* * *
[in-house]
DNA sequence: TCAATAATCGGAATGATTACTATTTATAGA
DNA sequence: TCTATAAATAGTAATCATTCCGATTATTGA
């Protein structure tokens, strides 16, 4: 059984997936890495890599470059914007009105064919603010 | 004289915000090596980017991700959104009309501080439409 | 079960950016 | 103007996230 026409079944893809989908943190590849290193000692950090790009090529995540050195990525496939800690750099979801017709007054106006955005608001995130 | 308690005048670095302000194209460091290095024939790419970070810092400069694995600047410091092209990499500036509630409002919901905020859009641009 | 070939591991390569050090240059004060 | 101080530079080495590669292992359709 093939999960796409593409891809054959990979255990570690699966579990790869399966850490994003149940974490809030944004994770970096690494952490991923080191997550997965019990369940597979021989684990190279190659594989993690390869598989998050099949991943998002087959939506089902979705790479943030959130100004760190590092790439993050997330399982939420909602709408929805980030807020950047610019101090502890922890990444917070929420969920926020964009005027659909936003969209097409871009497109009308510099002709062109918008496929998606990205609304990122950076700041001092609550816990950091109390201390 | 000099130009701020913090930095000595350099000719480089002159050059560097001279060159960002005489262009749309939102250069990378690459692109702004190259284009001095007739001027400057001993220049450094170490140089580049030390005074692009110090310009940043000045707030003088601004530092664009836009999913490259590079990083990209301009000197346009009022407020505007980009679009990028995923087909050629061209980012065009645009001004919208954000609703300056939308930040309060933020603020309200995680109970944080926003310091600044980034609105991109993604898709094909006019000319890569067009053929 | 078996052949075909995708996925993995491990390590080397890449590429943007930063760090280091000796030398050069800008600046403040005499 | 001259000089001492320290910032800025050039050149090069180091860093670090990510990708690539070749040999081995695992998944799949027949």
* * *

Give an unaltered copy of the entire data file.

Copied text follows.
[in-house]
DNA sequence: TCAATAATCGGAATGATTACTATTTATAGA
DNA sequence: TCTATAAATAGTAATCATTCCGATTATTGA
């Protein structure tokens, strides 16, 4: 059984997936890495890599470059914007009105064919603010 | 004289915000090596980017991700959104009309501080439409 | 079960950016 | 103007996230 026409079944893809989908943190590849290193000692950090790009090529995540050195990525496939800690750099979801017709007054106006955005608001995130 | 308690005048670095302000194209460091290095024939790419970070810092400069694995600047410091092209990499500036509630409002919901905020859009641009 | 070939591991390569050090240059004060 | 101080530079080495590669292992359709 093939999960796409593409891809054959990979255990570690699966579990790869399966850490994003149940974490809030944004994770970096690494952490991923080191997550997965019990369940597979021989684990190279190659594989993690390869598989998050099949991943998002087959939506089902979705790479943030959130100004760190590092790439993050997330399982939420909602709408929805980030807020950047610019101090502890922890990444917070929420969920926020964009005027659909936003969209097409871009497109009308510099002709062109918008496929998606990205609304990122950076700041001092609550816990950091109390201390 | 000099130009701020913090930095000595350099000719480089002159050059560097001279060159960002005489262009749309939102250069990378690459692109702004190259284009001095007739001027400057001993220049450094170490140089580049030390005074692009110090310009940043000045707030003088601004530092664009836009999913490259590079990083990209301009000197346009009022407020505007980009679009990028995923087909050629061209980012065009645009001004919208954000609703300056939308930040309060933020603020309200995680109970944080926003310091600044980034609105991109993604898709094909006019000319890569067009053929 | 078996052949075909995708996925993995491990390590080397890449590429943007930063760090280091000796030398050069800008600046403040005499 | 001259000089001492320290910032800025050039050149090069180091860093670090990510990708690539070749040999081995695992998944799949027949």